On December 4, 1857, David Livingstone, the great pioneer missionary to Africa, made a stirring appeal to the students of Cambridge University, showing that he had learned through years of experience what Jesus tried to teach Peter:
For my own part, I have never ceased to rejoice that God has appointed me to such an office. People talk of the sacrifice I have made in spending so much of my life in Africa. Can that be called a sacrifice which is simply paid back as a small part of a great debt owing to our God, which we can never repay? Is that a sacrifice which brings its own blest reward in healthful activity, the consciousness of doing good, peace of mind, and a bright hope of a glorious destiny hereafter? Away with the word in such a view, and with such a thought! It is emphatically no sacrifice. Say rather it is a privilege. Anxiety, sickness, suffering, or danger, now and then, with a foregoing of the common conveniences and charities of this life, may make us pause, and cause the spirit to waver, and the soul to sink; but let this only be for a moment. All these are nothing when compared with the glory which shall be revealed in and for us. I never made a sacrific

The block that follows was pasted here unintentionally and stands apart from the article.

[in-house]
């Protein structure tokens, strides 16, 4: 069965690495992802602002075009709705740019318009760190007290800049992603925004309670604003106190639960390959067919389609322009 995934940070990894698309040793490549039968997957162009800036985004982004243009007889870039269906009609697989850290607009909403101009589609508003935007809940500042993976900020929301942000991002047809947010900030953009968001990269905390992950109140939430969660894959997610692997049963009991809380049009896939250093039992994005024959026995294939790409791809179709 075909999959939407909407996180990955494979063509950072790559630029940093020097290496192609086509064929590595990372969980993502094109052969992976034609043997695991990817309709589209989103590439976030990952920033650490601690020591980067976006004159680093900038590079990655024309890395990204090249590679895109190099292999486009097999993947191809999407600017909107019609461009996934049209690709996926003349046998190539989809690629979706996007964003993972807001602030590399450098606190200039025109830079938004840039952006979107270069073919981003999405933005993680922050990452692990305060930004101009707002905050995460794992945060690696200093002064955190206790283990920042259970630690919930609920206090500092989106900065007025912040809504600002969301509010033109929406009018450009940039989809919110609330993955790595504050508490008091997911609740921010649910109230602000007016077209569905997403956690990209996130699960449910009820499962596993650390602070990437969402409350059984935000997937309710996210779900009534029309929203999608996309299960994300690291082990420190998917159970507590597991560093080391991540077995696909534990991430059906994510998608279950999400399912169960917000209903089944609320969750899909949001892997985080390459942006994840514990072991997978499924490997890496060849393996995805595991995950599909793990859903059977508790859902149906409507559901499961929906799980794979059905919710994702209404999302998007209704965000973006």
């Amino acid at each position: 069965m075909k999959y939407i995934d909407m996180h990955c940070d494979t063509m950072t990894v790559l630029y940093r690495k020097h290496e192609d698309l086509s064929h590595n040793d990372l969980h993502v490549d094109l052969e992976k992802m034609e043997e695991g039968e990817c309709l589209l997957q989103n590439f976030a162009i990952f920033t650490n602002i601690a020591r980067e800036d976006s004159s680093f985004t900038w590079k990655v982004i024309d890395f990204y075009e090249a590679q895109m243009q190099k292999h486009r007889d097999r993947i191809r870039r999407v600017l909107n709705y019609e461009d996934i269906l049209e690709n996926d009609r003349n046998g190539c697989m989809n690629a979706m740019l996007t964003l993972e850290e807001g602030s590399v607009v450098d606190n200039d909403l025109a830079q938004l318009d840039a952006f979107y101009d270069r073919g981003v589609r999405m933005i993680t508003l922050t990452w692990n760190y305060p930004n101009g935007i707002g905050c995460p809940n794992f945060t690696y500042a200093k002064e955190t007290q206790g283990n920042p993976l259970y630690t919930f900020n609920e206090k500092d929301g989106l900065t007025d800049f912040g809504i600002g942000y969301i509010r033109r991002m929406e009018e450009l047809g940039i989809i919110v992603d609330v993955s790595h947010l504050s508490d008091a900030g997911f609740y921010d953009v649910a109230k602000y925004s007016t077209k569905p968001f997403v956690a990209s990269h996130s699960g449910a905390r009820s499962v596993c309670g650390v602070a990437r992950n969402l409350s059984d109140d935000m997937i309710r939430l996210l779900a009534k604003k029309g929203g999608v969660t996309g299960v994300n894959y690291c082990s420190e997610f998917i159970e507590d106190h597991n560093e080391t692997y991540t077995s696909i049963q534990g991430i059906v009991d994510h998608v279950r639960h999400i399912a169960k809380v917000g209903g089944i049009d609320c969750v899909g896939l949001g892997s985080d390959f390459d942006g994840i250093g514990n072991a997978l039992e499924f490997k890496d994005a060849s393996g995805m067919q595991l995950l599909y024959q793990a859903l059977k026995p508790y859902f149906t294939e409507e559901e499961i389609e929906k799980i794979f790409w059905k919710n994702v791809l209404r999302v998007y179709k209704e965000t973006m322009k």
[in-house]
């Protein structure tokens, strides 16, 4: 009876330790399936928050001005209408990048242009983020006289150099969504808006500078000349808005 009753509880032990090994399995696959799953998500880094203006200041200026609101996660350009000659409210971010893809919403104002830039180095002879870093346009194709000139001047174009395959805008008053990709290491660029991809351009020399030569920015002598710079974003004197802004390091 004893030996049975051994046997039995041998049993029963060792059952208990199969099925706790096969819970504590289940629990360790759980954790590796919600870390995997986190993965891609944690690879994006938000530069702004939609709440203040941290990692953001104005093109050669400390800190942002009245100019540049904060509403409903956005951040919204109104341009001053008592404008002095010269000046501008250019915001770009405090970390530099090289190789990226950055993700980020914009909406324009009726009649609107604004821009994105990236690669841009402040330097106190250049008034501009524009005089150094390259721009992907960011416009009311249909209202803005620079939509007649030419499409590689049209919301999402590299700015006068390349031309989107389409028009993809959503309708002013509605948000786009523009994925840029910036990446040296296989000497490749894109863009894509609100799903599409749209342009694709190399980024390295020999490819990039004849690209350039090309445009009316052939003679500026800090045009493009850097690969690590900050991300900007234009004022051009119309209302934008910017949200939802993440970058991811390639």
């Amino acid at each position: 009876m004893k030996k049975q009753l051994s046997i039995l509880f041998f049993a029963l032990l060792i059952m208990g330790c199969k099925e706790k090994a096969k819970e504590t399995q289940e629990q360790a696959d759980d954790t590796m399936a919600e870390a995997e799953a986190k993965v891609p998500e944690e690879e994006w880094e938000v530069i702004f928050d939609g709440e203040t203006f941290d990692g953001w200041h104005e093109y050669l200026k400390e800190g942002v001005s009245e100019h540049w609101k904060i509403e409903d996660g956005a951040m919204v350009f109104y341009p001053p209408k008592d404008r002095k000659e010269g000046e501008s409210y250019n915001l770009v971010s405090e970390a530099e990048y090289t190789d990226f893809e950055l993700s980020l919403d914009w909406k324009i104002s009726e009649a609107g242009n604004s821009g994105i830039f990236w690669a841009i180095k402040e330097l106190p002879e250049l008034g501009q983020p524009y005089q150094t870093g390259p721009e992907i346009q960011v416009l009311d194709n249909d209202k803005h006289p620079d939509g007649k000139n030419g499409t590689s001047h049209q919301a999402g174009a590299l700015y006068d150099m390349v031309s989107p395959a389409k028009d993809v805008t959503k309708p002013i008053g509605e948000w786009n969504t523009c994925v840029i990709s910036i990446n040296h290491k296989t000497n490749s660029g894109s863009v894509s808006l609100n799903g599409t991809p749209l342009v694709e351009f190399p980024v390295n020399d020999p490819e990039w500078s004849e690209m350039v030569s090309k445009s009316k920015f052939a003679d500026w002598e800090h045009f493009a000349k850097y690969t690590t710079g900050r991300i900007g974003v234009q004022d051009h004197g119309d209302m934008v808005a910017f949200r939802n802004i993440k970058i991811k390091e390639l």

John Piper, Desiring God (Sisters, Or.: Multnomah Publishers, 2003), 243.